Common Cause Indiana v. Marion County Election Board, No. 18-2735 (7th Cir. 2019)

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Justia Opinion Summary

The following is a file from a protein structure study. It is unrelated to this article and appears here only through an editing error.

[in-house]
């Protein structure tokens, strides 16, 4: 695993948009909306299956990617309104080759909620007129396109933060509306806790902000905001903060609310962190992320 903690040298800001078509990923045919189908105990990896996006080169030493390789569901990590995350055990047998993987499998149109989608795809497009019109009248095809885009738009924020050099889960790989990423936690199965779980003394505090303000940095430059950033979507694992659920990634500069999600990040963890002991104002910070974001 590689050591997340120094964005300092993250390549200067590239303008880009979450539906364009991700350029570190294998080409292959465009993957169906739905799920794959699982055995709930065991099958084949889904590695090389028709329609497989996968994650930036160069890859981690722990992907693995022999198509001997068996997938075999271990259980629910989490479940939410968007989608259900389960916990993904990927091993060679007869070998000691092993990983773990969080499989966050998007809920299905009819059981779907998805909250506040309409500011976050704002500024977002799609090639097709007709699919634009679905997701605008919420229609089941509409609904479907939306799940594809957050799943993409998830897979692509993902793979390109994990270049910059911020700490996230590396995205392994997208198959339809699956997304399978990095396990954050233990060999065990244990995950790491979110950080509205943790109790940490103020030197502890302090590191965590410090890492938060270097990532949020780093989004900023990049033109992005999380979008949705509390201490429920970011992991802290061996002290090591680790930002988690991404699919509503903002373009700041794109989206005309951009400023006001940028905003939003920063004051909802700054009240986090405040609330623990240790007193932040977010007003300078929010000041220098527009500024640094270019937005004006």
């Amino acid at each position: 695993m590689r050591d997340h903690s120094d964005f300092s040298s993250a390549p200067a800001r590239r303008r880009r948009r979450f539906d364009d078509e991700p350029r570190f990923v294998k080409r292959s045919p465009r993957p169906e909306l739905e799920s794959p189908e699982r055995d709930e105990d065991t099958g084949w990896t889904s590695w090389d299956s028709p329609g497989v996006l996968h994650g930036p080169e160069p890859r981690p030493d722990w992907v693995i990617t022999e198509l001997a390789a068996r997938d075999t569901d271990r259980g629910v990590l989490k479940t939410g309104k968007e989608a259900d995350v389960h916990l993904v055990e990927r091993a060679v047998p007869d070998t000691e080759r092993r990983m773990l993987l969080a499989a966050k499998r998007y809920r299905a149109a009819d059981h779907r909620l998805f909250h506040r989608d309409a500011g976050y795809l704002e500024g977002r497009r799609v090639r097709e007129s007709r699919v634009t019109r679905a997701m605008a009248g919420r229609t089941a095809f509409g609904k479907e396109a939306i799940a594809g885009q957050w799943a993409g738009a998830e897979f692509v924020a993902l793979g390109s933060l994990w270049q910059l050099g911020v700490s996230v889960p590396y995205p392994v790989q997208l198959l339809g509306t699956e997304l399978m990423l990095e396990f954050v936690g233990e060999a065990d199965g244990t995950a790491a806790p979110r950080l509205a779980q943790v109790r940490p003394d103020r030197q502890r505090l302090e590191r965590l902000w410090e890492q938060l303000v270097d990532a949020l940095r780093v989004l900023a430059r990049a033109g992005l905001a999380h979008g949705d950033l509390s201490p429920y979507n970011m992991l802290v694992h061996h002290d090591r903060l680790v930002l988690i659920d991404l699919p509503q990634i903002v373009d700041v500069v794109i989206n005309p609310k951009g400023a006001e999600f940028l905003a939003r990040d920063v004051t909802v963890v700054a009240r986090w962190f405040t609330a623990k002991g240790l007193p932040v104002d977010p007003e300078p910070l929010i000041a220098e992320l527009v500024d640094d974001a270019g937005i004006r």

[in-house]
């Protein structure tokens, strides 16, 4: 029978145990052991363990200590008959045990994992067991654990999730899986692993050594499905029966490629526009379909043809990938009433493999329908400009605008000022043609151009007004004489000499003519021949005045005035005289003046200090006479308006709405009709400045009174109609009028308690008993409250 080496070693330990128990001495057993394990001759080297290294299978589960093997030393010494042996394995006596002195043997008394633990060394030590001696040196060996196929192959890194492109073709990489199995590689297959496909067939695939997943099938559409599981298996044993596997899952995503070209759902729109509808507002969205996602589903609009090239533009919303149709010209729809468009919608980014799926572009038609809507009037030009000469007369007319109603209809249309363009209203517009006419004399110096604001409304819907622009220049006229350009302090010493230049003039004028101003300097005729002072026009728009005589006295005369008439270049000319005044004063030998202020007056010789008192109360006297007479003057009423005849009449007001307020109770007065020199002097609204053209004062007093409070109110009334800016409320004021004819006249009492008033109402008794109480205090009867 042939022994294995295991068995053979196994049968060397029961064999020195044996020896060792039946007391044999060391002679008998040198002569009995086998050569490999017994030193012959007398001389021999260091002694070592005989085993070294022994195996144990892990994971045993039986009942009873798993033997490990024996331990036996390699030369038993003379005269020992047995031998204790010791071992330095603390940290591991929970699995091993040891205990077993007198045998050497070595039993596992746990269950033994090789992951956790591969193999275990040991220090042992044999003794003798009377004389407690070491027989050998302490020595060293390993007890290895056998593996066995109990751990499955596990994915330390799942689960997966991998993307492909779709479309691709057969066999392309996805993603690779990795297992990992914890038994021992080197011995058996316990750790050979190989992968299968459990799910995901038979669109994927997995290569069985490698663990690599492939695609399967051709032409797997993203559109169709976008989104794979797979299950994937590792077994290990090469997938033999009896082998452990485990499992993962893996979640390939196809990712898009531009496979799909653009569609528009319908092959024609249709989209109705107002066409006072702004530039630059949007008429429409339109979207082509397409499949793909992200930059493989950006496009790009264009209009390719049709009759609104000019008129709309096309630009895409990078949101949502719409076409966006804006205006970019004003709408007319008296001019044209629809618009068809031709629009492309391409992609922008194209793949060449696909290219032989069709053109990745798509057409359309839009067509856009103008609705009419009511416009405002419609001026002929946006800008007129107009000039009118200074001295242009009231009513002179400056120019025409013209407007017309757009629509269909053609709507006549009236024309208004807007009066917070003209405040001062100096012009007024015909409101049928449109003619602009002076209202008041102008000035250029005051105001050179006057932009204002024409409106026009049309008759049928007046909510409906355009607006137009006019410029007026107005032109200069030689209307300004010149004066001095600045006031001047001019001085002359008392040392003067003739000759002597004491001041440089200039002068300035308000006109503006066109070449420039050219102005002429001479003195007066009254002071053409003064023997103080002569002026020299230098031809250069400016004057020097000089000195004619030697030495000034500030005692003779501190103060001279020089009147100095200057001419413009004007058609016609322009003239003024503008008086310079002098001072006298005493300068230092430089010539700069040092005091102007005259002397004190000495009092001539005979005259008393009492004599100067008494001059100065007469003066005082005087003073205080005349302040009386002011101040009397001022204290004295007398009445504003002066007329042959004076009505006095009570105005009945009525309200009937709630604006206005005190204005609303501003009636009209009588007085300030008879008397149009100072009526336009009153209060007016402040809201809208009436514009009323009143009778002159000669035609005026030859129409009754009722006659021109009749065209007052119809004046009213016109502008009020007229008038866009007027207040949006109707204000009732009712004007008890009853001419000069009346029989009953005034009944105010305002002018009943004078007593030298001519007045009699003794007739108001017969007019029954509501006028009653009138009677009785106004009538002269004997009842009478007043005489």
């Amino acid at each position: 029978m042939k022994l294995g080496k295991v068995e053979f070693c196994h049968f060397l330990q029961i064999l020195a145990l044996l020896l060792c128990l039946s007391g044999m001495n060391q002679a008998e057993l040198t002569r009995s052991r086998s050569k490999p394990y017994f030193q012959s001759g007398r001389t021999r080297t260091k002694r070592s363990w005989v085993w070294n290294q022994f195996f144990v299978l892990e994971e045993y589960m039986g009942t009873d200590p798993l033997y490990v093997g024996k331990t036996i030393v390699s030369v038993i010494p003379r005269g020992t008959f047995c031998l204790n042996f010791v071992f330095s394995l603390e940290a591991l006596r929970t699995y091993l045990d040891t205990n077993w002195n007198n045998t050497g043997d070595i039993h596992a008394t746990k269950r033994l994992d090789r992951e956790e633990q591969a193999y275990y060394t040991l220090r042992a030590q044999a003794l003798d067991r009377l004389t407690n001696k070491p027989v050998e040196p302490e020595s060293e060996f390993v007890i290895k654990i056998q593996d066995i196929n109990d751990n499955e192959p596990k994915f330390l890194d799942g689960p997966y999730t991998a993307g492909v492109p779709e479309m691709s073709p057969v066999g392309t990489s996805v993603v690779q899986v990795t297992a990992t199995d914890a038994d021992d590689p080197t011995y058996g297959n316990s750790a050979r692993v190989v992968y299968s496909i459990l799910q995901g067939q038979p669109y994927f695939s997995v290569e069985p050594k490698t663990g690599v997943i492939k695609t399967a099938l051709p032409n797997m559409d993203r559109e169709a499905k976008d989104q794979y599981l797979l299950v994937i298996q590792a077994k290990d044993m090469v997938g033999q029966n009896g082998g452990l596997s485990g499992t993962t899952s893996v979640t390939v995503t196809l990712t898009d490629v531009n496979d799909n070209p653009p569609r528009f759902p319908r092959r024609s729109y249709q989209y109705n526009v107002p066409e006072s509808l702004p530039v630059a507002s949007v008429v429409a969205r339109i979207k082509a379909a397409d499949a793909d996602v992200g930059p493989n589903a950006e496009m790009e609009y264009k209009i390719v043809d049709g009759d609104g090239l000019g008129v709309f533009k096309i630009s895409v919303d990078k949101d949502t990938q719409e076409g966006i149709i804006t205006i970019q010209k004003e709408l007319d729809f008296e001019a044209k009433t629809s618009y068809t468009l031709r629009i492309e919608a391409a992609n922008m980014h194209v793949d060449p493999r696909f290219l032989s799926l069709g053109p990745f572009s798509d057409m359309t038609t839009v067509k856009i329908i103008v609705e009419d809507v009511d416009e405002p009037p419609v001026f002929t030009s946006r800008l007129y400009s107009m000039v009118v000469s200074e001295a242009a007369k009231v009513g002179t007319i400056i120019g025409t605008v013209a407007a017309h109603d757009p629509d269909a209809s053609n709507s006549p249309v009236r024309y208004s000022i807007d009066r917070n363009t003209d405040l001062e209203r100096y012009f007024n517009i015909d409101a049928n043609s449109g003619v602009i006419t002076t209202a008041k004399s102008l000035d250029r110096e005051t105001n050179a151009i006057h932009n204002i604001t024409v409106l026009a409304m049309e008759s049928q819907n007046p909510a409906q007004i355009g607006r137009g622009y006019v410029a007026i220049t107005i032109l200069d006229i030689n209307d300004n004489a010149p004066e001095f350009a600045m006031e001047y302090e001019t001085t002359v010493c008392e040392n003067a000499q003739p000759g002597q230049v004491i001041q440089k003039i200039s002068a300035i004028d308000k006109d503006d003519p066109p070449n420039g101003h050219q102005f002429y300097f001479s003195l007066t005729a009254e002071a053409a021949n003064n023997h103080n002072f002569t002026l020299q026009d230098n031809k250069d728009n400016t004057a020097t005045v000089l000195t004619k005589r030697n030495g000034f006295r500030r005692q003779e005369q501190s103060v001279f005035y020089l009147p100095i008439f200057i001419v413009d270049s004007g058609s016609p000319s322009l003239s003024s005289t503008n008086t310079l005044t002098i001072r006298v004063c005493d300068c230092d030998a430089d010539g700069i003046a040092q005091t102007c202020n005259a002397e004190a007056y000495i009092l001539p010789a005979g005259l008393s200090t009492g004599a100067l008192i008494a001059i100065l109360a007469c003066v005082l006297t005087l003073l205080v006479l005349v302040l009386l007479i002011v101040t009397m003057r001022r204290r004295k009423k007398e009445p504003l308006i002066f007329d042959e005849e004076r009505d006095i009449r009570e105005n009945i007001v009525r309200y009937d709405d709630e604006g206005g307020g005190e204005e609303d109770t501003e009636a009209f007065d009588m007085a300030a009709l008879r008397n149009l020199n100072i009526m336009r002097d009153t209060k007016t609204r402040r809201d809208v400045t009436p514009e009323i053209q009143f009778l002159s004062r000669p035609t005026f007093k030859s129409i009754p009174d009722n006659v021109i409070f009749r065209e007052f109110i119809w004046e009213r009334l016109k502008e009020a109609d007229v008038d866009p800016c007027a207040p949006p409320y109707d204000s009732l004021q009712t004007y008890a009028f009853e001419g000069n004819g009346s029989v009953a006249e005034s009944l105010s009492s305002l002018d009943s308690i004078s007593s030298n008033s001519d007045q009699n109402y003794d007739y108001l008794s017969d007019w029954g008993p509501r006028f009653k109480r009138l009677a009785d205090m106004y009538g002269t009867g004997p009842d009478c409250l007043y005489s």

Indiana counties maintain three‐member election boards: the circuit court clerk and two individuals the clerk appoints, one from each major political party. Marion County used a precinct‐based voting system; its Election Board could establish in‐person early voting “satellite offices” annually by unanimous vote. The Board approved in‐person early voting offices for the 2008 presidential election. It did not approve any satellite offices for 2010, 2012, 2014, or 2016; each year, the two Democrat Board members voted in favor of opening satellite offices, while the Republican Board member voted against. A suit under 42 U.S.C. 1983 alleged that the application of the unanimity requirement and the Republican member’s decision to withhold consent burdened voters’ rights to cast early votes without any relationship to a legitimate government interest. The district court entered a Consent Decree. The Board agreed to establish in‐person early voting satellite offices going forward. The Decree did not address any underlying issues of law. The court denied Indiana’s motion to alter the Decree, finding the Board unanimously ratified the Decree, and that the Decree “was necessary to remedy a probable violation of federal law.” The Board then voted unanimously to replace precinct‐based voting with a vote center plan, with two in‐person early voting satellite offices for primary elections and six for general and municipal elections. Indiana argued the appeal was not moot because the Decree was still in effect. Both sides agreed that the Decree should no longer be in effect. The Seventh Circuit vacated the Decree, declining to address whether the court had authority to enter it, and remanded with instructions to dismiss.